Turbocharged 2.5-litre four-pot in this GV80 makes 300bhp
Four-cylinder petrol engine makes for passable performance, but real-world economy ought to be better
The nascent Genesis brand wants increasingly to look like a responsible alternative to the usual suspects in the luxury car market. That its first all-electric models are now coming through into showrooms ought to help a great deal on that score; but elsewhere it’s also omitting some more of the more powerful engines from its European showrooms that buyers elsewhere in the world can choose.
And so, if you’d prefer petrol- rather than diesel-power in your large family SUV, the Genesis GV80 offers a four-cylinder engine only. It’s a 2.5-litre turbocharged motor with both direct in multi-point fuel injection, and it makes bang-on 300bhp for this 2.1-tonne car: more than an equivalent Volvo XC90 offers, but less than most other rivals which typically use six-cylinder lumps.
The GV80 is a little bit cheaper, too, than most of those six-cylinder competitors if you buy it in entry-level ‘Premium’ trim, but we tested it in top-end ‘Luxury’ model guise. Both versions of the car run ostensibly the same rolling chassis specification – steel coil suspension with camera-controlled adaptive dampers, and rear-biased four-wheel drive with an optional electronic locking differential. But while the cheaper trims get 20in wheels as standard, the upper-level ones come on 22s.
This is a big car with quite a laid-back dynamic character. It’s lavishly roomy and generally very smooth and quiet on the move, with a richly equipped and -upholstered interior, a giant-sized steering wheel, a soft ride and fairly gentle handling responses.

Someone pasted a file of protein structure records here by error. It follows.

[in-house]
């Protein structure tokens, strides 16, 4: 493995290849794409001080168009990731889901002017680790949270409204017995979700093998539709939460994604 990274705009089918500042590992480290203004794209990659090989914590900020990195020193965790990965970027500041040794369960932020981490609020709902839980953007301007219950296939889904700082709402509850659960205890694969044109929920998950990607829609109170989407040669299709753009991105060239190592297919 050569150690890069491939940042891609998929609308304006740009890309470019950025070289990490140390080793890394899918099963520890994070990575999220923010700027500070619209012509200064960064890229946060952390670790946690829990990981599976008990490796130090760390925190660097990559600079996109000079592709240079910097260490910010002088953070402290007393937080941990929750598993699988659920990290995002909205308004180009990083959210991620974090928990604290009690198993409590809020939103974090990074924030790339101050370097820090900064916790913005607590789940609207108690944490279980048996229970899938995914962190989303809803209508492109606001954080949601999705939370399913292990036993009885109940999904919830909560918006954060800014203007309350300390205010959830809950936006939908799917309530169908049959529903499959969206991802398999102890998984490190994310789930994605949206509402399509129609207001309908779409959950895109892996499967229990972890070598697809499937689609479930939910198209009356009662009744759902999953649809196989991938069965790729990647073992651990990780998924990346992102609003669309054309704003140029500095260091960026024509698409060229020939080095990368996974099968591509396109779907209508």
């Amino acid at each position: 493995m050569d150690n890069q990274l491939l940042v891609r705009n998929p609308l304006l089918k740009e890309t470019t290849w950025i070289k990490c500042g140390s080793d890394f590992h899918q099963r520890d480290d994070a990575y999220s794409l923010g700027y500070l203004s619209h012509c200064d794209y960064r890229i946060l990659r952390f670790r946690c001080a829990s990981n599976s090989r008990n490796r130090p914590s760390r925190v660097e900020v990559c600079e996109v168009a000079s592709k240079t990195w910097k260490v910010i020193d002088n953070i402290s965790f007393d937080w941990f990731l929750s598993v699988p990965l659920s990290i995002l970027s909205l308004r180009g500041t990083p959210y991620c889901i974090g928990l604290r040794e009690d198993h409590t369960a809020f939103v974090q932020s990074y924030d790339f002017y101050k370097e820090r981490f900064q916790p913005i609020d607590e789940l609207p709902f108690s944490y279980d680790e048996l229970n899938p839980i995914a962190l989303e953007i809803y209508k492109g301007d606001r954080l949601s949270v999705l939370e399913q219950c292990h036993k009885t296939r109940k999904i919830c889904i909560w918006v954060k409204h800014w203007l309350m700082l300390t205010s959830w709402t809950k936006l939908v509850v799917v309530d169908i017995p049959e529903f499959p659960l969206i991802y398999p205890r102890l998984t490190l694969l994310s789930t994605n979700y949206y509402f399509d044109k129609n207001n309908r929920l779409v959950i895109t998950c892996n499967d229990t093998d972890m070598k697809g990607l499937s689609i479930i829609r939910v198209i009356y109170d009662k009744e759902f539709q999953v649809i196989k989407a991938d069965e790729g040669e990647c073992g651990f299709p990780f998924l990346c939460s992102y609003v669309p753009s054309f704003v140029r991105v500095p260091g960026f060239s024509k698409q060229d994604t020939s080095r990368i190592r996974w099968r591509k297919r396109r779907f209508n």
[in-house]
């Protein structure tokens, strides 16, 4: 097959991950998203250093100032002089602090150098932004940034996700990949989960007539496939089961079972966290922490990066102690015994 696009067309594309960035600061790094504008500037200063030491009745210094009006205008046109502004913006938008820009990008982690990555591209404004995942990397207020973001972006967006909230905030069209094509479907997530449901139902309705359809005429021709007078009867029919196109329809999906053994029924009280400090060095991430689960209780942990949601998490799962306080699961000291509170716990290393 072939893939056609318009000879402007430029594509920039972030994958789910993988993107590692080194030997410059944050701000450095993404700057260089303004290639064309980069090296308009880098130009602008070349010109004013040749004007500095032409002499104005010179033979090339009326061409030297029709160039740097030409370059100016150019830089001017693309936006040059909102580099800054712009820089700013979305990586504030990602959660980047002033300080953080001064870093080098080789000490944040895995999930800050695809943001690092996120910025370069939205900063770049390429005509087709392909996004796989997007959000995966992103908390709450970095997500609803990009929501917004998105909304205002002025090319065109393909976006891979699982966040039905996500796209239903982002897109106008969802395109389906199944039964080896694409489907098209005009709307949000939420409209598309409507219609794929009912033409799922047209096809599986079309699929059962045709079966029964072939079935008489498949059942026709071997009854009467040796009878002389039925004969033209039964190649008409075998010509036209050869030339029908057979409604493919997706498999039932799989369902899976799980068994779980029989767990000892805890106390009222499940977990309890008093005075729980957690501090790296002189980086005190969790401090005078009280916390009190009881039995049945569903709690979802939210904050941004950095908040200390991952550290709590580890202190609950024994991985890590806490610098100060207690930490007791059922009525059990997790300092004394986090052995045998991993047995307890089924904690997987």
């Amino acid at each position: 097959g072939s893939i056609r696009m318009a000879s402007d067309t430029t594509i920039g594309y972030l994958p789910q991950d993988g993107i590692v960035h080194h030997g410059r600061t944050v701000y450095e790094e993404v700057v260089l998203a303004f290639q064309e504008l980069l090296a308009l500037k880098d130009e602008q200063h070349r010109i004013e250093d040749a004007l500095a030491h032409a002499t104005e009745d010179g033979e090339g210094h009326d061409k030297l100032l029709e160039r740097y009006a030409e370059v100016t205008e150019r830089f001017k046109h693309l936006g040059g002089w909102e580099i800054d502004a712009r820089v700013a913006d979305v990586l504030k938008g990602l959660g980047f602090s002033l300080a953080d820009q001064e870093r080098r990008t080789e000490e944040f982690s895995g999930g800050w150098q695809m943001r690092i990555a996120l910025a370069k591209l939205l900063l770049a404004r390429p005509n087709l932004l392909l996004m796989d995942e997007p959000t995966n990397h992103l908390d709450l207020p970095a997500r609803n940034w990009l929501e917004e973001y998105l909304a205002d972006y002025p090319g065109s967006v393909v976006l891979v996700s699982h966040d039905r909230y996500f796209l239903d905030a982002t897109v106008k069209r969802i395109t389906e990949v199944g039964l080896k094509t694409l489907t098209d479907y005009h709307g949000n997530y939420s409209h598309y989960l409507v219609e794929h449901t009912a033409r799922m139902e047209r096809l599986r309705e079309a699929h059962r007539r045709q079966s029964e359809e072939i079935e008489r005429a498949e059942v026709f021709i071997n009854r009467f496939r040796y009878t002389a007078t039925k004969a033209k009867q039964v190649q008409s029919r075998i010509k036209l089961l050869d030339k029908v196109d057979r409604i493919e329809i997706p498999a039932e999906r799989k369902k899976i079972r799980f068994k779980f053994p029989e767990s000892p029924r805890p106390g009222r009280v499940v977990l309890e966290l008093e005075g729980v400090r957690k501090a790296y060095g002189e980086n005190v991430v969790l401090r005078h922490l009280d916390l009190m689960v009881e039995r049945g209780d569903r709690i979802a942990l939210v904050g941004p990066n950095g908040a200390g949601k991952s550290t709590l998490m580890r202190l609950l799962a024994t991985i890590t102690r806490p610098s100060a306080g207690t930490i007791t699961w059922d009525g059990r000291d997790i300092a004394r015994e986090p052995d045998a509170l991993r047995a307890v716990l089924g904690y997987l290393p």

Go for a top-of-the-range car with Genesis’ ‘ergo motion’ driver’s seat and you’ll get a large and comfortable chair with heating, ventilation, ‘dynamic’ (read actively adjustable) side bolstering, and multi-setting massage. The driving position is a good one, with predictably good visibility aided by the usual suite of cameras and sensors; so squeezing what is a big car into a typical UK parking bay isn’t as tricky as you might think. Space in the back, meanwhile, is very generous indeed. The second-row chairs slide fore and aft, as well as reclining and folding flat, and the boot behind them is vast.
Up front again, the GV80’s secondary controls are fairly intuitive – and overwhelmingly physical, rather than existing in the touchscreen realm. A chunky, glass-topped rotary gear selector is a reassuring presence, and there’s an equally sizable one next to it that makes scrolling around the infotainment system easy – and something you can do without taking your eyes off the road for long. Genesis’ 3D instrument mode is more gimmicky, and this tester couldn’t switch it off quickly enough. Once it is off, though, there’s nothing at all wrong with the way the GV80 conveys and displays information.
On the move, the car’s engine contributes fairly well to its relaxing vibe, but the ride associated with those 22in wheels definitely does not. Genesis’ four-cylinder petrol develops enough accessible torque to move the GV80’s mass easily in typical day-to-day traffic; and it combines well with Hyundai’s own eight-speed automatic gearbox so that, while it’s no great pleasure to rev or to listen to when working hard, you’re only exposed to any four-cylinder thrash when you need to be.
Outright accelerative urge is a little bit lacking, but in a big car like this you seldom feel like hurrying. You can, at least, get up to motorway speeds briskly enough without feeling like the car’s straining against its own kerbweight. Real-world fuel economy is perhaps the greater disappointment: drive gently while touring and you might just about see 28mpg, but 24- is probably the more typical daily average.
Whether you drive it gently or otherwise, however, this car’s ride on those 22in wheels can vary from quiet and settled to become suddenly quite jarring when you hit broken asphalt. Genesis makes some big claims about this car’s refinement; and it’s certainly supple and agreeable when the surface suits it. But the company really must do a better job of the GV80’s secondary ride isolation in order to justify those claims.
As it is, only those content to buy at the cheaper end of the showroom range stand to get the truly relaxing car they’ve been promised. If you’re buying a GV80, then, be brave enough to stick with diesel power and lower-level trim, accepting whatever equipment compromises come along with the decision.